Disasters Put Developmental Achievements at Risk, But Development Choices Themselves Can Generate Disaster Risks
UNDP points out that three quarters of all human beings live in areas that have at least once been affected by earthquakes, tropical cyclones, catastrophic floods, or droughts between 1980 and 2000. On average, about 220 million people worldwide are exposed to drought every year; 196 million to catastrophic flooding; 130 million to earthquake risk; and 119 million to tropical cyclone hazard.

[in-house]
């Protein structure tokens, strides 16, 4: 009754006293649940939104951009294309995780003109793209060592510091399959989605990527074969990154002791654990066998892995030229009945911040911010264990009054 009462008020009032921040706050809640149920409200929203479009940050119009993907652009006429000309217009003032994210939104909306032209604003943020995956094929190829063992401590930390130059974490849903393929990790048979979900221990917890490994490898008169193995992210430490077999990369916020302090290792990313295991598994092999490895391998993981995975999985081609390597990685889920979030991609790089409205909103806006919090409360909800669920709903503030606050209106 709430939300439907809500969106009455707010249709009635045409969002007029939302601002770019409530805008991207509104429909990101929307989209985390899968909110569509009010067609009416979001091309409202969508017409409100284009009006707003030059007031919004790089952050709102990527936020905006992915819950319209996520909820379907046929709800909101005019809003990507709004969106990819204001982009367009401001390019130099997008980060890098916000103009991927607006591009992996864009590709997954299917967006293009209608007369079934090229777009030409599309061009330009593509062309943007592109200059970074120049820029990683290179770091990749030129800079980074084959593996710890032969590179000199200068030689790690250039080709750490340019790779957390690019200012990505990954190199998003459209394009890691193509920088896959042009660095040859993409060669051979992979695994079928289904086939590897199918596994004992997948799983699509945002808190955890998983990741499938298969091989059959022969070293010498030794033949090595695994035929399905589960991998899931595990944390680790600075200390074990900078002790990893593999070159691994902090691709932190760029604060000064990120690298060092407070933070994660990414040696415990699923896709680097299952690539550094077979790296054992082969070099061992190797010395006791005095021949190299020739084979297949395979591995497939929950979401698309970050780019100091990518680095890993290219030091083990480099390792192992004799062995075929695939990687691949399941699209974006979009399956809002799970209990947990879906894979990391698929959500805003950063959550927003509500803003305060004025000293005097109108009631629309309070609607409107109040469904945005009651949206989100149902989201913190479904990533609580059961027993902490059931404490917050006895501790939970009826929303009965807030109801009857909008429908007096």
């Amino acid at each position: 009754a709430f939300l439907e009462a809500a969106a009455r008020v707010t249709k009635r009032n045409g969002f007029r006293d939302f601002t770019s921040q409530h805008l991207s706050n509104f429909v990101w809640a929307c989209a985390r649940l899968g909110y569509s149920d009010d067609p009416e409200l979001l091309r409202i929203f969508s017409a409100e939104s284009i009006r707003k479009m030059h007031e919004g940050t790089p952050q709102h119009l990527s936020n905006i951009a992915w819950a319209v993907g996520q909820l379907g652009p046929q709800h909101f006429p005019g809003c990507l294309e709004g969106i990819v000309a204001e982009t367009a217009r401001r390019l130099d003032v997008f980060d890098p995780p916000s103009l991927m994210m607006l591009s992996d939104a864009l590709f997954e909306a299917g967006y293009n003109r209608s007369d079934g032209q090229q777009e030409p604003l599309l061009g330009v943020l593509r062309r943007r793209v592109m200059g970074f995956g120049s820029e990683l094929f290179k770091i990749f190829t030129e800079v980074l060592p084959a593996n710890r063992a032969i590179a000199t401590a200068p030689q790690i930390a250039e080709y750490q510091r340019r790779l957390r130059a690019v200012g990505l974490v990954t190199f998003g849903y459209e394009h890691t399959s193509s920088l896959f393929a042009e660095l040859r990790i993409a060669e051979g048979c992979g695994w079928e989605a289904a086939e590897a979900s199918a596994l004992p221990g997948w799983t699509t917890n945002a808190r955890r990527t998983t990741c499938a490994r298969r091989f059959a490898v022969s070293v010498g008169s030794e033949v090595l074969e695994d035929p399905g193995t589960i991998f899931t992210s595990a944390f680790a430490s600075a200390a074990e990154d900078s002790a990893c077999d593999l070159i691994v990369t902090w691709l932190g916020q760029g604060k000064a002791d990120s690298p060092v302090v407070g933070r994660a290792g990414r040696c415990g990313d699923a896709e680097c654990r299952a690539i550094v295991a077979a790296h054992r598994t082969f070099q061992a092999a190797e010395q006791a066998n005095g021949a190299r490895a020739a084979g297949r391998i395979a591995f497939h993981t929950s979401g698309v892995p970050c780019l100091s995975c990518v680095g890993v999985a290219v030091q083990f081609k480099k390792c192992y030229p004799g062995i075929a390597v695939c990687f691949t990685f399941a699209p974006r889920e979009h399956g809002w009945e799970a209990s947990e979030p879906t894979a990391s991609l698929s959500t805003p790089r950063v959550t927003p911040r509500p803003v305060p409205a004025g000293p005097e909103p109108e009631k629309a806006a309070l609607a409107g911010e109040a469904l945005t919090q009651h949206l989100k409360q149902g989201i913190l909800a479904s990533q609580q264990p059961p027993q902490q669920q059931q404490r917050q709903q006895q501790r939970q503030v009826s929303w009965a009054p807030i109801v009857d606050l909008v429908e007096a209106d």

The poor are disproportionately vulnerable: While only 11 percent of the people exposed to natural hazards live in countries characterized by “low human development,” they account for more than 53 percent of total recorded disaster deaths.
Many areas that are subject to natural hazards also suffer from complex political emergencies. Armed conflict and poor governance are factors that in some cases turn low rainfall episodes into famine events; the report points to the 2002 food crisis in southern Africa as an example.
United Nations Development Programme (UNDP), Reducing Disaster Risk: A Challenge for Development, April 2004.